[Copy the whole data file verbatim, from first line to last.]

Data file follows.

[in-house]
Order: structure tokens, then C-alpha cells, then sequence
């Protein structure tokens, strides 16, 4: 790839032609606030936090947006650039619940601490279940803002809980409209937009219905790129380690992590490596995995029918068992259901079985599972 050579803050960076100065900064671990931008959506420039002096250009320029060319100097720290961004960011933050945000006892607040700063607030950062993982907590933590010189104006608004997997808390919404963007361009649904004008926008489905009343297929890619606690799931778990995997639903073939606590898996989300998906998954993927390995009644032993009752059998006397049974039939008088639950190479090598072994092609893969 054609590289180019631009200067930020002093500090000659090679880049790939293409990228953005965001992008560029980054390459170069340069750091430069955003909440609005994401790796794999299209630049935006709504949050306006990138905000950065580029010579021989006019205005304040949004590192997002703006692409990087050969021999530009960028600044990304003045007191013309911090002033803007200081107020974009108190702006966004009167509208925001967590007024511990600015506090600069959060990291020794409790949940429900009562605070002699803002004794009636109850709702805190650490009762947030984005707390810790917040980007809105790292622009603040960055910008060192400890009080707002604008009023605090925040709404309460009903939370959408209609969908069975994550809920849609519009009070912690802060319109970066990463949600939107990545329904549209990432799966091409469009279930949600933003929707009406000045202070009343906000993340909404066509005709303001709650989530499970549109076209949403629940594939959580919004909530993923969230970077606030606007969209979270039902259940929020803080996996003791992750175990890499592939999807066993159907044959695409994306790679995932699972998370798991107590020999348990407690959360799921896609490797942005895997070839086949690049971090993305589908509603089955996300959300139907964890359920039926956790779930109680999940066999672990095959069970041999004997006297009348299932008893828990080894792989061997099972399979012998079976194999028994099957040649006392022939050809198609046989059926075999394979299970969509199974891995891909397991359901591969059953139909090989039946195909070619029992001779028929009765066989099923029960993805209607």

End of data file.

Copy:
[in-house]
Order: structure tokens, then C-alpha cells, then sequence
């Protein structure tokens, strides 16, 4: 790839032609606030936090947006650039619940601490279940803002809980409209937009219905790129380690992590490596995995029918068992259901079985599972 050579803050960076100065900064671990931008959506420039002096250009320029060319100097720290961004960011933050945000006892607040700063607030950062993982907590933590010189104006608004997997808390919404963007361009649904004008926008489905009343297929890619606690799931778990995997639903073939606590898996989300998906998954993927390995009644032993009752059998006397049974039939008088639950190479090598072994092609893969 054609590289180019631009200067930020002093500090000659090679880049790939293409990228953005965001992008560029980054390459170069340069750091430069955003909440609005994401790796794999299209630049935006709504949050306006990138905000950065580029010579021989006019205005304040949004590192997002703006692409990087050969021999530009960028600044990304003045007191013309911090002033803007200081107020974009108190702006966004009167509208925001967590007024511990600015506090600069959060990291020794409790949940429900009562605070002699803002004794009636109850709702805190650490009762947030984005707390810790917040980007809105790292622009603040960055910008060192400890009080707002604008009023605090925040709404309460009903939370959408209609969908069975994550809920849609519009009070912690802060319109970066990463949600939107990545329904549209990432799966091409469009279930949600933003929707009406000045202070009343906000993340909404066509005709303001709650989530499970549109076209949403629940594939959580919004909530993923969230970077606030606007969209979270039902259940929020803080996996003791992750175990890499592939999807066993159907044959695409994306790679995932699972998370798991107590020999348990407690959360799921896609490797942005895997070839086949690049971090993305589908509603089955996300959300139907964890359920039926956790779930109680999940066999672990095959069970041999004997006297009348299932008893828990080894792989061997099972399979012998079976194999028994099957040649006392022939050809198609046989059926075999394979299970969509199974891995891909397991359901591969059953139909090989039946195909070619029992001779028929009765066989099923029960993805209607």